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Antwaun Molden: Breaking the Mold

Heading into the 2008 off-season, the cornerback position was a major issue of concern. With Dunta Robinson expected to start the season on the physically unable to perform list, the Texans had to take decisive steps to ensure that the secondary wouldn’t sink the 2008 season. Right away the Texans secured the genius of defensive mastermind Ray Rhodes. Then Rhodes and the defensive coaching staff lobbied for the Texans to sign the speedy free agent cornerback Jacques Reeves. With the secondary starting to take shape, the Texans knew they had to add an impact player through the draft. Enter the little known, but highly regarded cornerback from Eastern Kentucky University, Antwaun Molden.

Coach Robert Andrews has seen many a project player in his day. Aside from being a high school football/track coach, he runs a camp designed to help athletes reach their potential. So when he decided to take the then 5’ 9" 130 lb high school freshman under his wing, he knew he had a real project on his hands. Antwaun stuck by his mentor’s side, even transferring schools midway through his senior season to follow Andrews who took a coaching job at another high school. Through years of hard work and perseverance, the once gangly kid emerged as a heavy hitting force on the football field.

Molden began his collegiate career at the university of Toledo. There, he was relegated to scout team because of the controversial proposition rule 48 that disallowed his scholarship eligibility. With out a scholarship or a real shot of getting on the field, Antwaun Molden transferred to Robert Andrew’s alma mater, Division 1-AA Eastern Kentucky University. At EKU he was received the scholarship and the playing time he had longed for.

Antwaun played behind starters Tremayne Perkins and Derrick Huff in 2005 and 2006 respectively. In his senior year (2007), he got his shot to be a starter and he didn’t disappoint. A leader on defense, Antwaun helped the EKU Colonels go 8-0 during the regular season and win the Ohio Valley Conference Championship. Despite playing with a cast on his left hand for seven weeks of the season, Antwaun amassed 70 tackles and two interceptions. His ability to play through pain at a high level speaks volumes about his tenacity and grit, but Antwaun feels he could have done more.

"It hindered me a lot from being physical," he said. "I think that's one of my strengths. I had to rely on my finesse and instincts more. Given the circumstances, I think I played real well."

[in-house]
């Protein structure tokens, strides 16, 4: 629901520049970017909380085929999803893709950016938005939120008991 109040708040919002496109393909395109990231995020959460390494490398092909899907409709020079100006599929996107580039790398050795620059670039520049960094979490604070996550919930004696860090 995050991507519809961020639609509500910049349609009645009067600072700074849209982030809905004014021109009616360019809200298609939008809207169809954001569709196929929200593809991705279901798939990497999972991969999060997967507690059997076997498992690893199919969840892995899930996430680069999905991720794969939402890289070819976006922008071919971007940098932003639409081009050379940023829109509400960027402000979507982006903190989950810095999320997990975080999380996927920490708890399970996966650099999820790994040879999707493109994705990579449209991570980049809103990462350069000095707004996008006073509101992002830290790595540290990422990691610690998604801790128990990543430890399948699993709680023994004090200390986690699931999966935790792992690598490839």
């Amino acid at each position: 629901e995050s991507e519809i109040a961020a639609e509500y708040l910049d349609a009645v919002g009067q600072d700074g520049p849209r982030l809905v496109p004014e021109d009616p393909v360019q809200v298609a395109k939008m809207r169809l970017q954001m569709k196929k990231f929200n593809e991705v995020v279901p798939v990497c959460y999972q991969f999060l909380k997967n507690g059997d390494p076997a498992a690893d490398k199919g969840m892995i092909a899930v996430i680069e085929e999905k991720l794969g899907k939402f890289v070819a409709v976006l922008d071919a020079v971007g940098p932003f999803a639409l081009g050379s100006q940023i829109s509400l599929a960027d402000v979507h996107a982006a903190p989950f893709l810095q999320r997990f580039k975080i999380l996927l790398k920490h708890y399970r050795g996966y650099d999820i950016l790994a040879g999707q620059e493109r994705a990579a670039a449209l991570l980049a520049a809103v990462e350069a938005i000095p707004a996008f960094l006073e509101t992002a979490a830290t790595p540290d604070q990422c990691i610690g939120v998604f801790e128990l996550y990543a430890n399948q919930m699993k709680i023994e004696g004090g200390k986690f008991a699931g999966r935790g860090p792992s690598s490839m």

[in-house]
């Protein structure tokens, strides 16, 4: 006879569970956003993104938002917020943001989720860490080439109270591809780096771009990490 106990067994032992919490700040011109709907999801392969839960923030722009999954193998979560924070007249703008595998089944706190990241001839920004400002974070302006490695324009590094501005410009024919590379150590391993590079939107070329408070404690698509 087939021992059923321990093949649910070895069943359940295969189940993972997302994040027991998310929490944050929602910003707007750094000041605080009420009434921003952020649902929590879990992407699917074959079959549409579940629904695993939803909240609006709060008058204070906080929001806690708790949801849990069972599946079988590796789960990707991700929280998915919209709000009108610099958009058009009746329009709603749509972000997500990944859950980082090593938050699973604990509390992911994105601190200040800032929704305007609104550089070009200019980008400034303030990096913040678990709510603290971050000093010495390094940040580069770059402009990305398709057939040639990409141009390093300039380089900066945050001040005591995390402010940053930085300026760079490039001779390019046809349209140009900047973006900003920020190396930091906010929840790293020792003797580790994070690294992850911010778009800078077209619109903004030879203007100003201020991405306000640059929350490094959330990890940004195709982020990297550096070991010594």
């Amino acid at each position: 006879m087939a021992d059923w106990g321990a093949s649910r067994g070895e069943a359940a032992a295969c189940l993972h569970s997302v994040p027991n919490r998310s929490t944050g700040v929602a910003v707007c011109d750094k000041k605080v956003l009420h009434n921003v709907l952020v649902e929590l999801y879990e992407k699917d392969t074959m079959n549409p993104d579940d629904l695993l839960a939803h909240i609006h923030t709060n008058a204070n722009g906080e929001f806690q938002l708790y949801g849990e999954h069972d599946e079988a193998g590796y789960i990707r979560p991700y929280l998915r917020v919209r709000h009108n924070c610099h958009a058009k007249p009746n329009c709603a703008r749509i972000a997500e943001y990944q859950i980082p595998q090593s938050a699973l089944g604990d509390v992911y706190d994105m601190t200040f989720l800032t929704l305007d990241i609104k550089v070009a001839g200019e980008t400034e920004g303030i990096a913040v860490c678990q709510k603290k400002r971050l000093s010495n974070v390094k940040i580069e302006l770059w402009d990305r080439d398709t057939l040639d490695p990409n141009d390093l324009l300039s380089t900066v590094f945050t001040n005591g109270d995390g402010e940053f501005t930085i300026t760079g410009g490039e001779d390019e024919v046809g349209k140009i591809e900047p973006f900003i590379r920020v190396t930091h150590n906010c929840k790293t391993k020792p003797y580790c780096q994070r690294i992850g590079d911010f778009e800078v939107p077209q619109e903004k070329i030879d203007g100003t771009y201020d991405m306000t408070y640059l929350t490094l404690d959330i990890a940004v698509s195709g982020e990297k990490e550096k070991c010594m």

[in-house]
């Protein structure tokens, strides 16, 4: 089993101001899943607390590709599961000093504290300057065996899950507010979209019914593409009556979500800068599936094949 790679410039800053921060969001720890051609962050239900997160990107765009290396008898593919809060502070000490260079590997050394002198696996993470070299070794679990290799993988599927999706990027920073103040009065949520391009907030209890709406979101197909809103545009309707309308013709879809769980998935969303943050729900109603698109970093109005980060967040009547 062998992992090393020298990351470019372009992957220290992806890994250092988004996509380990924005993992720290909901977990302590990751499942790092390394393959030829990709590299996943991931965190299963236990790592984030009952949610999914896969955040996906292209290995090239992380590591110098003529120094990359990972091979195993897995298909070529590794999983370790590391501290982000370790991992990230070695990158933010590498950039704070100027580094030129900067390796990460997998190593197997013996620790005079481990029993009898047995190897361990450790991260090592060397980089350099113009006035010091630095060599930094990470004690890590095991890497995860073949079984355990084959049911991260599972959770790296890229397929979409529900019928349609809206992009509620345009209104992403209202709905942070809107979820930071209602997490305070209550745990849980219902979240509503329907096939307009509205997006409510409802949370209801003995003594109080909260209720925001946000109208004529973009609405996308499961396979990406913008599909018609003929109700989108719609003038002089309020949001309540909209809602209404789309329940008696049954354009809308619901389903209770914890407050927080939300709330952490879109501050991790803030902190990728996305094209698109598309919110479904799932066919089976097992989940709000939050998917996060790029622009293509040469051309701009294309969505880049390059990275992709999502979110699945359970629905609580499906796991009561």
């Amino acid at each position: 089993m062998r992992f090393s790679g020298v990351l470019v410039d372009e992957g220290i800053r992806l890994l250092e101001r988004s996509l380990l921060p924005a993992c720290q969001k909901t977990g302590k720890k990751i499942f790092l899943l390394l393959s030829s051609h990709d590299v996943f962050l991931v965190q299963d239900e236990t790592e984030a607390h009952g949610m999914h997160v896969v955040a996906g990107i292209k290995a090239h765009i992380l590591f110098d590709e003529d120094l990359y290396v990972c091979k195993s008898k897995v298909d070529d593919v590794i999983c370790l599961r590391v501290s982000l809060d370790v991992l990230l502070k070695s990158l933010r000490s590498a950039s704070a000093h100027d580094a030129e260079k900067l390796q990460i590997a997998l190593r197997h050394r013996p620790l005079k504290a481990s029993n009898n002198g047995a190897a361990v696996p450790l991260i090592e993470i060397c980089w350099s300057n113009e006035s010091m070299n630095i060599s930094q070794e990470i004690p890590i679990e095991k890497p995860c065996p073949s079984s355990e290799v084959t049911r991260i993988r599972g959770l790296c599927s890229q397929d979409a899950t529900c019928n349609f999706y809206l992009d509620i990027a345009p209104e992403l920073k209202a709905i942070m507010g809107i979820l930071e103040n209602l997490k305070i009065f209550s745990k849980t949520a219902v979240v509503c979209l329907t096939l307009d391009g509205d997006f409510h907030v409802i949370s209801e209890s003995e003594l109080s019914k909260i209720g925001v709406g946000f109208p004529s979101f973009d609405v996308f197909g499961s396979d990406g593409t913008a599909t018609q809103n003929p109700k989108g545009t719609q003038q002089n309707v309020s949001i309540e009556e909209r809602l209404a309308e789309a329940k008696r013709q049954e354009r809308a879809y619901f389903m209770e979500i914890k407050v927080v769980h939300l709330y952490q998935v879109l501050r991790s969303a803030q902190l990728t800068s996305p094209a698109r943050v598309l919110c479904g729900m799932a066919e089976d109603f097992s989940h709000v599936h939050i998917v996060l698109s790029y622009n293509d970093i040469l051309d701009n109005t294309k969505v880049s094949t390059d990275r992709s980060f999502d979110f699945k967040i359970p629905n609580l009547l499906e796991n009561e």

Despite his heroic efforts, he was greatly overshadowed by another cornerback coming out of the Division 1-AA Ohio Valley Conference – Dominique Rodgers-Cromartie.  There is no doubting DRC’s athletic ability, but Antwaun Molden doesn’t shy away from telling people who he feels he was the better of the two.  In a quote taken from Mike McLain’s Tribune Chronicle article, Molden had this to say:Drc_vs_am_medium

‘‘The film doesn’t lie, Cromartie is a great athlete, but if you watch the film you can determine who’s the better athlete. I can’t say that myself because I’m basically biased because I think it’s me.’’

As impressive as Molden’s combine numbers were, he has a legit reason to think he could have done even better. As quoted in Joe Scalzo’s article:

"I expected better of myself," he said. "I was sick that day and I had a temperature of 100 [degrees]. I had a high standard and I fell short, but it was a great performance to the scouts."

His numbers don’t lie. He is a hard working athlete who seems to never settle. Antwaun has a work ethic that is almost uncommon in today’s athletes.

"I always worked hard during and after practice," he said. "I was the guy who went out at 12 o’clock at night and ran steps in the stadium when everyone else was partying."

He is confident, if not a little cocky, but make no mistake, he is built on a solid foundation of character and commitment. It’s easy to see why the Texans were targeting this kid from the beginning. Check out what Texans GM Rick Smith had to say in an interview with Texans TV’s Brooke Bentley.

We were sweating it there because going from the first round all the way to the third round to our pick – we were just really fortunate he was there. What he is, he’s a big corner. He’s like 6-foot and a half and he weighs close to 200 pounds. He’s got the size you’re looking for and he also has the speed. He’s a 4.4 40-guy. What we did personally was we had Jon Hoke, our secondary coach – we sent him out there to work him out. He came back with really high remarks on this kid with his work ethic, his athletic ability where he’s got the feet and the hips, which are the things you need to do to play the position. And with that and watching the film on him, we were really excited. We think he’s got a big upside.

So in Molden, the Texans drafted a player with size, speed, agility, skill, and a tremendous work ethic. He can play through pain and lead his team to victory.Through hard work and dedication, Molden has fashioned himself into one of the most intriguing players of the 2008 NFL draft class. Unlike many of the other cookie cutter cornerbacks who all seem to fit the mold of a safe pick (big program, big numbers), Antwaun Molden is one of the few who got drafted on pure potential; the potential to refine his skills, the potential to use his work ethic to his advantage, and the potential to contribute on gameday. It’s that potential that has fans far and wide believing that he just might break the mold.


Below is an in-depth analysis of Molden’s abilities from Draftguys TV